Wednesday 23 September 2009

Pillow talk: Secret drawers

Another bedtime conversation with the 'Mistress of the house', and another worrying trip into some of the less stable recesses of her imagination.
Recently, she heard some news about a married couple she once knew but whose marriage had since broken up - all the gory details of their separation were now beginning to trickle out into the public domain. Now, my wife is as interested in salacious gossip as the next fishwife, and lapped all this information up eagerly, but one little snippet caught her imagination more than anything else - apparently, when the house was being sorted out 'post breakup' it was discovered that the male party involved (who, as was very apparent in my wife's retelling, she deemed the villain of the piece) had a number of hiding places around the house where he had been concealing expensive consumer electronic goods from his wife. This was so that she could neither make use of them herself, or ever know how much they had cost: he had just bought them and squirreled them away for his own private use.
"Isn't that awful?" asks my wife, as soon as she finishes telling me.
"Mm-hmmm..." I say, feeling that I should at least indicate halfhearted agreement, because it's clear that even token dissent on my part would automatically mean I was siding with the enemy. In fact, what I am really thinking is that it seems pretty pathetic. In the scheme of things, when considering the whole great pantheon of marital felonies that a man can commit, 'hiding some stuff in a drawer' seems pretty lame. I am not familiar with the unhappy couple in question at all, and I have no idea if there were a number of other offences to consider, but still: this does seem like the marital equivalent of bringing down Al Capone on charges of tax evasion. I want to make it very clear at this point to the audience in general (and to one reader in particular) that I am not advocating shoddy behaviour in any way - but if my marriage lay in tatters all around me, I think I'd rather be described as "the bastard who ran off with a Latvian pole-dancer half his age" than as "the sad little man who hid an I-Pod Touch from his wife in the back of the wardrobe".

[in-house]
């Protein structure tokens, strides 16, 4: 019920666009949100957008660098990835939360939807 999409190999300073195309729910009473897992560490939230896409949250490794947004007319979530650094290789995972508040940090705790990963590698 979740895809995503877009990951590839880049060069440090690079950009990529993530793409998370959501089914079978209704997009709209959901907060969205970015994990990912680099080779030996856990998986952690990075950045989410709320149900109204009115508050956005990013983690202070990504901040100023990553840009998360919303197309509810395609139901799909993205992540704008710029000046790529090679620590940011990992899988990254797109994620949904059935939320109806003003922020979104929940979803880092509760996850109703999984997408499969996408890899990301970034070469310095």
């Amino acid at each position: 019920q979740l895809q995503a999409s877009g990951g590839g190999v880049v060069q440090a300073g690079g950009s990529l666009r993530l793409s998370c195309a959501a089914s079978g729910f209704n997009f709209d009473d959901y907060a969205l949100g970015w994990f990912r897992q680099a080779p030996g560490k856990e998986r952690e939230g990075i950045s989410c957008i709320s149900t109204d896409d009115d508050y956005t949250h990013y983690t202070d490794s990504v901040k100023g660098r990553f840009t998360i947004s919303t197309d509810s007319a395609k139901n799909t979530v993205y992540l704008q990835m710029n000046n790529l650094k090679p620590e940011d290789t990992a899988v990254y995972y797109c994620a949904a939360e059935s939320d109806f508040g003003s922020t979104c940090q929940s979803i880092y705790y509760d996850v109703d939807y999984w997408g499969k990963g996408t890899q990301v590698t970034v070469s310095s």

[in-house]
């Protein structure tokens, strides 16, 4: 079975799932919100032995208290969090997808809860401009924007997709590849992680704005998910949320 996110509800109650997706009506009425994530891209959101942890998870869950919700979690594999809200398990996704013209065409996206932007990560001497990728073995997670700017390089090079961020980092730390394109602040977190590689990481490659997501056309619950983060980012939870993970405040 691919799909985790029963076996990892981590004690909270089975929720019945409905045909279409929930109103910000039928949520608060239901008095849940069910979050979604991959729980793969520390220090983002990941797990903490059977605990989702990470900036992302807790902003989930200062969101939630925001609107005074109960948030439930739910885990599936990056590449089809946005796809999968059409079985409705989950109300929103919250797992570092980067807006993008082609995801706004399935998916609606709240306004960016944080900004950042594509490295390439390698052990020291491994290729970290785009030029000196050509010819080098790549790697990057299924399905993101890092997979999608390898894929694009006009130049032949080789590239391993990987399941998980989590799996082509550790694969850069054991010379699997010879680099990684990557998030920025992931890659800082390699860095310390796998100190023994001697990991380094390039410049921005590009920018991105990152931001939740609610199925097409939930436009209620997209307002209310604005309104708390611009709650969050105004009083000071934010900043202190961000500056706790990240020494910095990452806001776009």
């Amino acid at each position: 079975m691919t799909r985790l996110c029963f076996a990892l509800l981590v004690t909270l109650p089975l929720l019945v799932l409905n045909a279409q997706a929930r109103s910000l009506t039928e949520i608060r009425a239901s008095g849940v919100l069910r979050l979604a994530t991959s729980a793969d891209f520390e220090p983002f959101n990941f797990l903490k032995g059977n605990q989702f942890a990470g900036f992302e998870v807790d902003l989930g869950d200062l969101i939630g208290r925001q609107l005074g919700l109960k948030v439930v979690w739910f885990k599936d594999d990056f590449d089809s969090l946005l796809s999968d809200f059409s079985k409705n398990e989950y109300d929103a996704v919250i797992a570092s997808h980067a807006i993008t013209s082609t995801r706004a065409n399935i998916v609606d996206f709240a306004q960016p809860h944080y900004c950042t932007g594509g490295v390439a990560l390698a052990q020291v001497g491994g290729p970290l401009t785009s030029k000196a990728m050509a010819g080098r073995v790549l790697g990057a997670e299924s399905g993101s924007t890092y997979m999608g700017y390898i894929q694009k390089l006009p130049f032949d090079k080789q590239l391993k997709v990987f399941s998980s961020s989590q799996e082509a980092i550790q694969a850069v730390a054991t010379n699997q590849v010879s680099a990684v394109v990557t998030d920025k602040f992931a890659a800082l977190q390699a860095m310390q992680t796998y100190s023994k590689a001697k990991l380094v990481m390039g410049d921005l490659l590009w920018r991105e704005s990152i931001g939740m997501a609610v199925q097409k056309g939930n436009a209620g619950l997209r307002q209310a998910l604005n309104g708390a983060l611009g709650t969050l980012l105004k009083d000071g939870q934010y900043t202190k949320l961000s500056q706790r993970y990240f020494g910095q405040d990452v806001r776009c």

My wife, however, clearly does not share my sense of scale in this matter. She is consumed with second-hand fury about it.
"I think it is obscene behaviour," she announces, raising an eyebrow that dares me to disagree.
"It doesn't really seem that practical..." I murmur, thinking: When would he get to use this stuff? Did he have to wait for her to go out, or just lock himself in the bathroom? Surely there's very little point in buying a furtive PlayStation 3 if you can't actually hook it up to the television?
"It's got nothing to do with practicality. It's a betrayal of trust."
"Yes, yes...", I nod readily, thinking: Perhaps he also hid a television in the bathroom. Is that possible? Under those circumstances it would have made much more sense to buy a handheld, like a Nintendo DS...
There is a lengthy pause. About halfway through it, I realise I know what is going to come next.
"Here it comes..." I say.
"You had better not have any secret hiding places..." she warns.
"...annnnnnd there it is, right on the money."
"I'm just saying: you'd better not...."
Now, the very idea is laughable on many levels. Firstly, she complains to me on at least a daily basis that I am incapable of keeping my thoughts to myself, and in fact it would be better for her if, just for once, I could refrain from saying exactly what I was thinking at any given time. Apparently, when we got married and I agreed in front of a church full of witnesses that I would share everything with her, she hadn't envisaged that would extend to include a full report every time I visited the toilet ("Phew, the one I did at work today - that was really hard work. I needed to brace against the walls or I'd have been in there forever...why have you all stopped eating?")